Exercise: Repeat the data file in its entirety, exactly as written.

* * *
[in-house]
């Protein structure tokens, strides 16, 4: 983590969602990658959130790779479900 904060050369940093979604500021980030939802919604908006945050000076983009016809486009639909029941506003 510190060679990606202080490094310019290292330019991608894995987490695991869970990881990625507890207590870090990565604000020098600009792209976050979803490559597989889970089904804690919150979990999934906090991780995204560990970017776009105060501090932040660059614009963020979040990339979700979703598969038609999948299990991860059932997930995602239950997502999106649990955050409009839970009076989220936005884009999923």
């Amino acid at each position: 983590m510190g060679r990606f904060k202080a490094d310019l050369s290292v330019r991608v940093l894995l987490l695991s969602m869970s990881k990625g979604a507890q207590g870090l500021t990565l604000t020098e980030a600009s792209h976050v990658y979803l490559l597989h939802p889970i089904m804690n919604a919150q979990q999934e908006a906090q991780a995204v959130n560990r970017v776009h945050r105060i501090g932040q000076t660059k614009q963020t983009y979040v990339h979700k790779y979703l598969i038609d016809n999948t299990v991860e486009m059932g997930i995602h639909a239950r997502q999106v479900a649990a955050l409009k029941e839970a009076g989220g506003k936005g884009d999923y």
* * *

[in-house]
């Protein structure tokens, strides 16, 4: 983590969602990658959130790779479900 904060050369940093979604500021980030939802919604908006945050000076983009016809486009639909029941506003 510190060679990606202080490094310019290292330019991608894995987490695991869970990881990625507890207590870090990565604000020098600009792209976050979803490559597989889970089904804690919150979990999934906090991780995204560990970017776009105060501090932040660059614009963020979040990339979700979703598969038609999948299990991860059932997930995602239950997502999106649990955050409009839970009076989220936005884009999923």
């Amino acid at each position: 983590m510190g060679r990606f904060k202080a490094d310019l050369s290292v330019r991608v940093l894995l987490l695991s969602m869970s990881k990625g979604a507890q207590g870090l500021t990565l604000t020098e980030a600009s792209h976050v990658y979803l490559l597989h939802p889970i089904m804690n919604a919150q979990q999934e908006a906090q991780a995204v959130n560990r970017v776009h945050r105060i501090g932040q000076t660059k614009q963020t983009y979040v990339h979700k790779y979703l598969i038609d016809n999948t299990v991860e486009m059932g997930i995602h639909a239950r997502q999106v479900a649990a955050l409009k029941e839970a009076g989220g506003k936005g884009d999923y």